Learning and Control for Adaptive Transportation Systems

Daniele Gammelli

Research output: Book/ReportPh.D. thesis

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Transportation is a permeating factor of modern society, effectively enabling the accomplishment of everyday tasks such as going to work, school, or simple personal errands.
The efficiency of the transportation network highly influences the quality of life of individuals, and it is widely recognized that investments in transport infrastructure can generate large developmental payoffs throughout society.

Currently, transportation within cities is intrinsically system-first, whereby users have to adapt to a fixed transportation system (e.g., fixed bus routes and schedules).
In contrast, we believe in the vision of a user-first system, whereby supply and demand for transportation are seamlessly co-adapted into an Adaptive Transportation System (ATS).
To pursue this vision, transportation systems need to acquire two fundamental capabilities: 1) being able to understand and predict current mobility patterns, and 2) converting this knowledge into effective decisions that can satisfy the need for mobility of a broad and diverse audience.
At the same time, the high complexity of the transportation system, together with the vast availability of mobility data (e.g., consider the daily stream of data generated by our smartphones), make this a perfect scenario for applications of machine learning and data-driven strategies broadly.

In this context, we aim to develop learning algorithms that are capable of addressing the challenges emerging within adaptive transportation systems, with a focus on mobility-on-demand systems.
In the first part of the thesis (i.e., “Perception and Prediction'') we develop tools for predicting the evolution of mobility demand.
Specifically, we focus on developing learning algorithms capable of (i) handling the multi-modality of mobility demand through structured uncertainty quantification, and (ii) exploiting properties of the prediction problem by injecting sensible prior assumptions, or inductive biases, within the learning process.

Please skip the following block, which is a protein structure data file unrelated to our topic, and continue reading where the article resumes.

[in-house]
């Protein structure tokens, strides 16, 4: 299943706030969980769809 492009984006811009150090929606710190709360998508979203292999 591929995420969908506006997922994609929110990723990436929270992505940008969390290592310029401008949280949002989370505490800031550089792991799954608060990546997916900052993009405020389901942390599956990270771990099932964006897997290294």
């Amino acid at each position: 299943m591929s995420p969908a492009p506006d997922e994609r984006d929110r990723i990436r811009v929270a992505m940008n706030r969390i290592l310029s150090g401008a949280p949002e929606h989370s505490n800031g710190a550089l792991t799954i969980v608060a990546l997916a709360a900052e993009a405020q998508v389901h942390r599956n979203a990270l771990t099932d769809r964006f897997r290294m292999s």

On one hand, we cast the learning problem under the lens of Bayesian statistics while leveraging tools from modern literature on deep generative models (e.g., deep latent variable models and normalizing flows).
On the other hand, we improve the search for solutions of learning algorithms by embedding assumptions about the data-generating process within learning.
In the second part of the thesis (i.e., “Optimization and Control'') we develop autonomous decision-making strategies for an efficient allocation of supply.
In particular, we first investigate the effectiveness of traditional predict-then-optimize approaches, and highlight a number of shortcomings in literature by providing insights into the interplay between forecasts, model assumptions, and decisions.
Equipped with this intuition, we then develop a fully end-to-end strategy for learning how to control Autonomous Mobility-on-Demand (AMoD) systems.
This strategy combines methods from reinforcement learning and control theory with the relational representative power of graph neural networks to yield effective, scalable, and generalizable control policies.

We conclude the thesis with a discussion on short, intermediate, and long-term next steps in extending the ideas developed herein towards the ultimate goal of adaptive transportation systems.
Original languageEnglish
PublisherTechnical University of Denmark
Number of pages161
Publication statusPublished - 2022


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